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by Morgan Groom
Having anxiety hasn't been easy. I learned that I have to be okay with uncertainty in my life and that not everything is always going to go the way I have planned in my head.
by Sunny

I was diagnosed with anxiety and depression when I was 13. I found out what mental health was a couple of days later by having a panic attack. After going to a therapist my mental health was getting better. Two years later my cousin passed away in a car crash. That year started off as wreck when he died in January. It was really tough that year. I struggled to keep my grades up and my anxiety/depression proceeded to get worse. I depended on someone to distract me from what was going on. My happiness only depended on them. 

by Yashvi
My panic attacks started getting bad and started to occur more regularly. Almost once a day, which left me more scared.
by Chris Bateman
Well, there was something wrong with me and it wasn't until years later that I realized that I had become emotionally numb.  In the following years I read several self-help books that gave me hope and something to believe in but it took a very long time for my emotions to wake up. 
by Former NFL Player Doug Middleton
In football, I play safety. It’s a position I have taken most of my professional life but also in my journey with mental health advocacy and calling for more awareness and equity, particularly in sports.
by Morgan Zheng

 My struggle with depression and anxiety is one I still deal with every day. The hardest part is learning how to re-parent myself, to learn how to cultivate self-love, to be curious about what life might be like without my harsh inner critic.I grew up letting that inner voice, letting my fears and anxieties bury me.

Share Your Story and Your Voice.

Help #breakthestigma Around Mental Health.

Read Stories From People Just Like You.

We invite you to explore ADAA's community's personal stories to learn how people living with anxiety, depressive, obsessive-compulsive, and trauma-related disorders have struggled, coped, and triumphed.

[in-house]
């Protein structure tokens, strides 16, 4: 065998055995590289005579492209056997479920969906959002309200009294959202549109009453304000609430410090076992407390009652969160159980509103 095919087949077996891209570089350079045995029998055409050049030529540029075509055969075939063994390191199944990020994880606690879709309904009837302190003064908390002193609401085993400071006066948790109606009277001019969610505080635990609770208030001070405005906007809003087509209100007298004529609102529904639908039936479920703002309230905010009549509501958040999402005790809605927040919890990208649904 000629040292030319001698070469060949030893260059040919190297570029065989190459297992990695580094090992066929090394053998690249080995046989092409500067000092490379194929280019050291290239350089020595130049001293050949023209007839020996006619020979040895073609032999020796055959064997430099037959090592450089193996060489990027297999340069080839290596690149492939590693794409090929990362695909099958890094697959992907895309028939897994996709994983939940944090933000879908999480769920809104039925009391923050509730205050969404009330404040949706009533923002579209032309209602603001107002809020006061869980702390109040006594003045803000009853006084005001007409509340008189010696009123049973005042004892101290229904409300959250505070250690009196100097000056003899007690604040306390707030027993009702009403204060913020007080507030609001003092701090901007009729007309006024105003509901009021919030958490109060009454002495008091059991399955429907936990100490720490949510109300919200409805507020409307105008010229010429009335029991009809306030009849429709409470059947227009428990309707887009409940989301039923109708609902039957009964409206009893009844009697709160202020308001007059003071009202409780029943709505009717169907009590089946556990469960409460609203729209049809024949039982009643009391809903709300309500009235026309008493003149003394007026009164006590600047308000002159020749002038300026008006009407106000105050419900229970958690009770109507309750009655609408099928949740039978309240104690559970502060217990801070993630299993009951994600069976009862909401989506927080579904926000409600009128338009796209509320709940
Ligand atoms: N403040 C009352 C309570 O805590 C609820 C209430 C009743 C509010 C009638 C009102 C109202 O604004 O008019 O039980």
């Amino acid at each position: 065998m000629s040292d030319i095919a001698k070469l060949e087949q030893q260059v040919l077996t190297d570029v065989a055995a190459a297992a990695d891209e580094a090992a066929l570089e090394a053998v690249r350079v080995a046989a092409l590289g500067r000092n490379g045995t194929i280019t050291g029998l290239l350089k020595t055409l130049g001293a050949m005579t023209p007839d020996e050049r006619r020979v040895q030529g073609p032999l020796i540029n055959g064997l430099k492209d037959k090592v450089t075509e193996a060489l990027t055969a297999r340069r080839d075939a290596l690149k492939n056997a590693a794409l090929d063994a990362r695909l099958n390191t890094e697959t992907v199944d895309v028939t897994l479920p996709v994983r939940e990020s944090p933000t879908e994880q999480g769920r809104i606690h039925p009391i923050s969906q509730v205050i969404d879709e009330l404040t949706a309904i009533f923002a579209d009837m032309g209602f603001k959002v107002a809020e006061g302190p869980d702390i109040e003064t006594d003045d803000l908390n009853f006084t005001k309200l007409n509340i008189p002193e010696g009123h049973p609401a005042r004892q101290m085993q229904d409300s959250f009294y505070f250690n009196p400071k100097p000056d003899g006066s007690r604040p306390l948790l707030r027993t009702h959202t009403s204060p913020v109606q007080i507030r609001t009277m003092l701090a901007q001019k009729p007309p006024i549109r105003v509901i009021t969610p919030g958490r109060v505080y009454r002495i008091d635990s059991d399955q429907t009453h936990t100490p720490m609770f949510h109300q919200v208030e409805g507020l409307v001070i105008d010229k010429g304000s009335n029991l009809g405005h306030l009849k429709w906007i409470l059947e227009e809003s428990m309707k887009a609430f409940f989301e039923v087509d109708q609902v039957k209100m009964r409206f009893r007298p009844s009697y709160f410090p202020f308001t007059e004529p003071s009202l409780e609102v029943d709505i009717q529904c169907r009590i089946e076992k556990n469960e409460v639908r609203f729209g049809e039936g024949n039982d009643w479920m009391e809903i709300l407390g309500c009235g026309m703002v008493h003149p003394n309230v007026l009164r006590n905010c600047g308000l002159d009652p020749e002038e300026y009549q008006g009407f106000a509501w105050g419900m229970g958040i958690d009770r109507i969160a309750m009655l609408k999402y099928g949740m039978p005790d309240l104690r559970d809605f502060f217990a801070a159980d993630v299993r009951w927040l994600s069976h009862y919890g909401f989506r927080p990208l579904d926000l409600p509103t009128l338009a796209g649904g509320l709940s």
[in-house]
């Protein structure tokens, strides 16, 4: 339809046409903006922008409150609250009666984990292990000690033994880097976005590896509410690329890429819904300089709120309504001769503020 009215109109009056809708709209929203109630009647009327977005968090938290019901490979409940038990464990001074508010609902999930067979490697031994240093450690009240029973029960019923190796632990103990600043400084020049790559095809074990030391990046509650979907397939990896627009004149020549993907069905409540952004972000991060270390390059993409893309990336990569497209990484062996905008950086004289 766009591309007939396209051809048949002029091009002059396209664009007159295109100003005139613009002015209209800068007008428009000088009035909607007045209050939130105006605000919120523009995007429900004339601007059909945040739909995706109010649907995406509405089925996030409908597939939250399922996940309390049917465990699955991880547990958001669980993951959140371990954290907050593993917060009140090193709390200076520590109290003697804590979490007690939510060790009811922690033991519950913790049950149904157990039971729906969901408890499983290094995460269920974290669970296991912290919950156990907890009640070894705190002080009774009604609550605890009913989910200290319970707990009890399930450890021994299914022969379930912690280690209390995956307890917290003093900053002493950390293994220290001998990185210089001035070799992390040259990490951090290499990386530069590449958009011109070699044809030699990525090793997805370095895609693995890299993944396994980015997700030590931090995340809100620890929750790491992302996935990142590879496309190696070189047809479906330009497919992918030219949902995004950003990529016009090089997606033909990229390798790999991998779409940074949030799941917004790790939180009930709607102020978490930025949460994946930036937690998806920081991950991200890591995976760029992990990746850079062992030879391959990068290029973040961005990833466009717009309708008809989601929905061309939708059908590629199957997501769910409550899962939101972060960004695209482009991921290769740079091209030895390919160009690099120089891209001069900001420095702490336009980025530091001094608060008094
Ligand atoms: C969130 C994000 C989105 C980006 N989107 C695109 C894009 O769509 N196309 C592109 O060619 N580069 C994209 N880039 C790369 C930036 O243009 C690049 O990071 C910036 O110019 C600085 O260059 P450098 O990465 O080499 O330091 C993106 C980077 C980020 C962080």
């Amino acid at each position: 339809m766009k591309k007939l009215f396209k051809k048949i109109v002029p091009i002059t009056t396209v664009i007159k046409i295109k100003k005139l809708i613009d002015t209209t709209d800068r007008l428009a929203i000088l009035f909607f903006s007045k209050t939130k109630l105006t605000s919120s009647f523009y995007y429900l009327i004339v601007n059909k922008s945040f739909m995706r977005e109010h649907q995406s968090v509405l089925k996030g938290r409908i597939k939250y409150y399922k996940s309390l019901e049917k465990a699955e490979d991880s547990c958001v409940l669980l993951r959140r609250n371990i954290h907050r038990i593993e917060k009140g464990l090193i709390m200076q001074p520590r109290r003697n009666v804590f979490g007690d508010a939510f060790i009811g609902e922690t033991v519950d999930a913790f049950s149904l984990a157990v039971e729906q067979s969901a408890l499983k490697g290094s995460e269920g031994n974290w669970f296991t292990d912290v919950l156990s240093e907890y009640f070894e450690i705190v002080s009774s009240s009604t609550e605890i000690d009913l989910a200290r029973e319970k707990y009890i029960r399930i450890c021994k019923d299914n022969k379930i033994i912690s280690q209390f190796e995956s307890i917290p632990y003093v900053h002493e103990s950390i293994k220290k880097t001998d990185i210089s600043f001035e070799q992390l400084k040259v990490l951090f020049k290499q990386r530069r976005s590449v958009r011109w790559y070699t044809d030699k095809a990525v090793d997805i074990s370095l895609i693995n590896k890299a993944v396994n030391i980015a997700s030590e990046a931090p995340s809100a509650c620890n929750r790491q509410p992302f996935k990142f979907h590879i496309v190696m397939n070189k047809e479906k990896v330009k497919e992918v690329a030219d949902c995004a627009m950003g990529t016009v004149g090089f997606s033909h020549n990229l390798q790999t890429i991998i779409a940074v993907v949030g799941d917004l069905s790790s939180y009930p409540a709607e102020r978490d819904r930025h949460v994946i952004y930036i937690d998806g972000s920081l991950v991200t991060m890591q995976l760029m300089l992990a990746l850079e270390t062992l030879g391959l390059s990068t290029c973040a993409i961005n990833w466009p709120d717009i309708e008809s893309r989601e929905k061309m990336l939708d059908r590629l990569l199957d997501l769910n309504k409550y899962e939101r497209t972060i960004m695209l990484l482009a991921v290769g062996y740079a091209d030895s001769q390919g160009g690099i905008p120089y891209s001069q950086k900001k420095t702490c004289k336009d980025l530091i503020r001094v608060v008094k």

Do you have a story about your mental health journey? Your voice and your story can help transform the lives of many, help decrease stigma, and make one feel less alone. And if you are a member of the BIPOC and/or LGBTQ+ community please we would love to hear from you!

 

We welcome written stories and short 2-3 minute videos, or a 1-2 minute recording, that we will share on the ADAA website, through our Triumph e-newsletter, and across our social media platforms. 

 

In a story of 500 -750 words (or a 2-3 minute video), please describe your experience with an anxiety disorder and/or depression and how it has affected your life. Please provide a brief title and focus on the therapy or other treatments that have helped you manage or overcome your illness. Please include how ADAA's website or resources have helped you. In order to publish you story on our website and to share it on our social media platforms, we require that you use your real name and include a photo.

 

Please note that we do not accept advertorials (these stories should not include any call-outs for personal websites or publications or sell any products). We reserve the right to reject any story that we do not feel is appropriate to share. 

 

SUBMIT YOUR STORY


NOTE: ADAA reserves the right to edit for clarity, length, and editorial style. We do not guarantee that every submission will be published. If your story is accepted, you will be notified. If you have not heard from ADAA within one week of submission that means that your story has not been accepted. Once your story is posted on this website, it is the property of ADAA.
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